Millions around the world tuned in to watch Hollywood's Academy Awards ceremony Sunday night including Iranian journalists, who were surprised to see Michelle Obama make an appearance.
America's First Lady announced the winner in the best film category – "Argo" - wearing a shoulder-bearing silver gown designed by Naeem Khan.
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The dress was apparently too much for Iran's semiofficial Fars News Agency, which photoshopped it adding sleeves and a higher neckline in its report.
Obama on the screen (L), and in Iranian media (Photos: AFP, Fars)
This is not the first time Iranian media "covered" women up. In 2011, local newspapers censored Catherine Ashton's neckline in front page photographs.
The European Union foreign policy chief's seemingly conservative top was enough to appear immodest, prompting the Iranian censors to give her a higher neckline.
Ashton's 'immodest' attire (Photo: AFP)
Iranian media's covering of Ashton
"She was properly dressed," A spokesperson for Ashton told the Telegraph in response. "It was not low-cut. Many women in Iran are in a complete veil. These were international negotiations in a third country."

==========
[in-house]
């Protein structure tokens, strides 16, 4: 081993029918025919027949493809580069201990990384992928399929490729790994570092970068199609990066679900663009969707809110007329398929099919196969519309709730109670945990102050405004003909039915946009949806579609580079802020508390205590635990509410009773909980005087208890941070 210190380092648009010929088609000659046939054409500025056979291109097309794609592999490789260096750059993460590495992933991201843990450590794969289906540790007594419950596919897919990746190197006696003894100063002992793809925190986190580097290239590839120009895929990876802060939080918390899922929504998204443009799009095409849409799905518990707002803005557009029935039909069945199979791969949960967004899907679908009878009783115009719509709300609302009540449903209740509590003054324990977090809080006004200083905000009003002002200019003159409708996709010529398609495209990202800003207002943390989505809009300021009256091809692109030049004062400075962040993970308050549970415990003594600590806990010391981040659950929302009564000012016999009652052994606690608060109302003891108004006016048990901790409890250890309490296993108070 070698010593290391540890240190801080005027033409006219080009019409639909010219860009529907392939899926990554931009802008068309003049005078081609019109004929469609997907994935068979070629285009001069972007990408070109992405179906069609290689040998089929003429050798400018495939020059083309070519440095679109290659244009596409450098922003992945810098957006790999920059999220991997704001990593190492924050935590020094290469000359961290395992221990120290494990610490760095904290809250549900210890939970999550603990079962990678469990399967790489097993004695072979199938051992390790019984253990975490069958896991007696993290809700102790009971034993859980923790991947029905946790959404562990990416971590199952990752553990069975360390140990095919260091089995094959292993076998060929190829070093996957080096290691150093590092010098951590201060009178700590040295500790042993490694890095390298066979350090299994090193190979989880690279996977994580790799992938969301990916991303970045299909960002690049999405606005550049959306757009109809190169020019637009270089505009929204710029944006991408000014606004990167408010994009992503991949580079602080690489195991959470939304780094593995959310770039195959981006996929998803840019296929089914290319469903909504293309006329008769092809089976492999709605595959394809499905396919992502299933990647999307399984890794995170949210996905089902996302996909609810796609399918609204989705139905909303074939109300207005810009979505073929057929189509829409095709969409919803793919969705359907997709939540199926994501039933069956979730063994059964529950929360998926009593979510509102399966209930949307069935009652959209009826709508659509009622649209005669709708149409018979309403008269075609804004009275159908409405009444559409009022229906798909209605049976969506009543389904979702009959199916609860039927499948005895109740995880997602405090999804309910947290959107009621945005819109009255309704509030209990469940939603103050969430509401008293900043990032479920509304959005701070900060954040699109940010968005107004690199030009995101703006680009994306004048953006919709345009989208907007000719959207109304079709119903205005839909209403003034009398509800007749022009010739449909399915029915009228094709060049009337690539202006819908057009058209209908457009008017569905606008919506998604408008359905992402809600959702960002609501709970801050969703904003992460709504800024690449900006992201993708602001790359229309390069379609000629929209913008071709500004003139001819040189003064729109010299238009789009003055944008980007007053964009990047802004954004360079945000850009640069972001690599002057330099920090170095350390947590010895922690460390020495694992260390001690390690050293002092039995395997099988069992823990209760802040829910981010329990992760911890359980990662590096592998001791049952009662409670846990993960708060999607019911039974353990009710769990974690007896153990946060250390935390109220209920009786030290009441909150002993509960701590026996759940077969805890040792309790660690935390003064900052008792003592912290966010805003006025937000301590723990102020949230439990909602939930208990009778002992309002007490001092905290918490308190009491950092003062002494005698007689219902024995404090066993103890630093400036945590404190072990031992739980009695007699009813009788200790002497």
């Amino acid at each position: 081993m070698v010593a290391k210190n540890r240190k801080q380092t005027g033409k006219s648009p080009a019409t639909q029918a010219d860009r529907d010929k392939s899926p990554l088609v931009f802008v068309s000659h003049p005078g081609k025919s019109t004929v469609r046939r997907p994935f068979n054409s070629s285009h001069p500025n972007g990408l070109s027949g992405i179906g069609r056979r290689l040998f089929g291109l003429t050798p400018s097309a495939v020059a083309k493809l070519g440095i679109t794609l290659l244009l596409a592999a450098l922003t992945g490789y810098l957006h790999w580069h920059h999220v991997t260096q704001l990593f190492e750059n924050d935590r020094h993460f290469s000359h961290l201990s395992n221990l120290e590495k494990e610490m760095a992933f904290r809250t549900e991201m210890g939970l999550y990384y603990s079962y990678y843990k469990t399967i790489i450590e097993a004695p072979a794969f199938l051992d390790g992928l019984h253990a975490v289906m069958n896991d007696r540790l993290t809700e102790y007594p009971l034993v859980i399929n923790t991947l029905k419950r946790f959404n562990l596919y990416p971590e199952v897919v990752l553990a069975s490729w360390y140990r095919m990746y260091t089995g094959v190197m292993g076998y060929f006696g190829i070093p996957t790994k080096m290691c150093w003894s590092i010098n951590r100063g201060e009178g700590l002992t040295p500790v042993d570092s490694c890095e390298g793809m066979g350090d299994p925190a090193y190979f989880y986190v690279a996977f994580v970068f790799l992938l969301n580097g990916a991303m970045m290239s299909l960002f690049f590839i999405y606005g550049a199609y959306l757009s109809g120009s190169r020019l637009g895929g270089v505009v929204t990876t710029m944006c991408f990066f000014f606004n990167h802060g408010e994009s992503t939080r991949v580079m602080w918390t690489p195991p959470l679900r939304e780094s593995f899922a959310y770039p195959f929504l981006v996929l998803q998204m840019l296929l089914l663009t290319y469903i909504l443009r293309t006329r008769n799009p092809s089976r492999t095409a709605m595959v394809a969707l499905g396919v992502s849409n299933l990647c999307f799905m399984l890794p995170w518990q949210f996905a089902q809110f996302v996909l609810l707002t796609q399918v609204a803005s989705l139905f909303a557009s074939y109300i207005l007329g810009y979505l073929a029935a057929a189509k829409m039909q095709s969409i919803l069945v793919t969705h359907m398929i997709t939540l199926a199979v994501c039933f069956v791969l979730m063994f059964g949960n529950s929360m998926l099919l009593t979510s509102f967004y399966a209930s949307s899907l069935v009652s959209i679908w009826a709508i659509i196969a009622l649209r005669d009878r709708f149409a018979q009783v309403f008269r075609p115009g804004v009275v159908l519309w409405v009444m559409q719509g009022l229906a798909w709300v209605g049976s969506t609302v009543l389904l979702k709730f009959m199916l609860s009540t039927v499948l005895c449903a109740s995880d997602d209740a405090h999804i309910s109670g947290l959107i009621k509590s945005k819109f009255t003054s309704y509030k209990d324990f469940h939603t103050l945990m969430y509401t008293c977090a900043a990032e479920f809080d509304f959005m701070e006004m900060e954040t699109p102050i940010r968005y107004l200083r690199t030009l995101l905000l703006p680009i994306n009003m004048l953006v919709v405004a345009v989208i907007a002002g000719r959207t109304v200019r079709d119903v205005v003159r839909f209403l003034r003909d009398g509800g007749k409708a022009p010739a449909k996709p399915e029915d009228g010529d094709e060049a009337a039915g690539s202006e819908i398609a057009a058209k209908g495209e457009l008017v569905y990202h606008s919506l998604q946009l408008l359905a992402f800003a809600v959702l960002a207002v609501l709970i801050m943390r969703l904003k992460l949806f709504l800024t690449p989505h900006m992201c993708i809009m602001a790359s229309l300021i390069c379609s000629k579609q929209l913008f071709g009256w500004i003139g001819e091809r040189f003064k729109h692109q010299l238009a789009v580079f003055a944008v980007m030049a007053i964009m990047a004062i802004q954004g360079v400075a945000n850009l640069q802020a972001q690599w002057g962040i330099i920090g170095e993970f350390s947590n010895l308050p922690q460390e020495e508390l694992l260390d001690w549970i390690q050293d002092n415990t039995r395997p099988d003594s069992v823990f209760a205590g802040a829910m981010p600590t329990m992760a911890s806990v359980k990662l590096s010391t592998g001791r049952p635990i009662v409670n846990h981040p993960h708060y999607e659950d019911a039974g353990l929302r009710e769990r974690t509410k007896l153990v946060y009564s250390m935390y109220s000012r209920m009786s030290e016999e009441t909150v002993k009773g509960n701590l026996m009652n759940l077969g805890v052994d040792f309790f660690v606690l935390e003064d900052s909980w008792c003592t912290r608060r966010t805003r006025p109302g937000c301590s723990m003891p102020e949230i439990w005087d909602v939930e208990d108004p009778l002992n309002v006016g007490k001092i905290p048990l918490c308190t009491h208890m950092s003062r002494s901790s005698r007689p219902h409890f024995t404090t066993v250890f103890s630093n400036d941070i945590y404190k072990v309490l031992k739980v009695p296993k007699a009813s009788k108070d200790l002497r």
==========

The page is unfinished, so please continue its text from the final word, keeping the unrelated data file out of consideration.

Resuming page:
Such tweaking is not out of the ordinary in Iran; actresses who are photographed in foreign countries in revealing clothing often get digitally covered up, while in 2008 photos of a rocket-launching operation of the Iranian army was proven to be edited – an extra rocket was added to the three that were actually launched.
But it wasn't only Obama's dress that irked the Iranian press. Some Iranian news agencies said the decision to award the Oscar to "Argo" showed how Hollywood was infused by politics.
"The politicization of selecting Argo even involved the White House and the announcing of the winner was left for Michelle Obama, the wife of the American President," the official IRNA news agency reported.
Iran's culture minister said that Oscar-winning best picture "Argo", about a CIA mission to rescue American diplomats from Tehran after the Islamic revolution, is anti-Iranian.
"This anti-Iran film lacks any artistic aspects and it is a very weak film from an artistic perspective and we don't expect anything else from the enemy," Culture and Islamic Guidance Minister Mohammad Hosseini said, according to the semi-official Mehr news agency.
Iran said in September it would boycott the 2013 Oscars to protest against the making of a crude anti-Islam video, "The Innocence of Muslims" in the United States that has caused outrage throughout the Muslim world.
Asghar Farhadi's "A Separation" won the Oscar for best foreign language film last year, the first Iranian film to do so.
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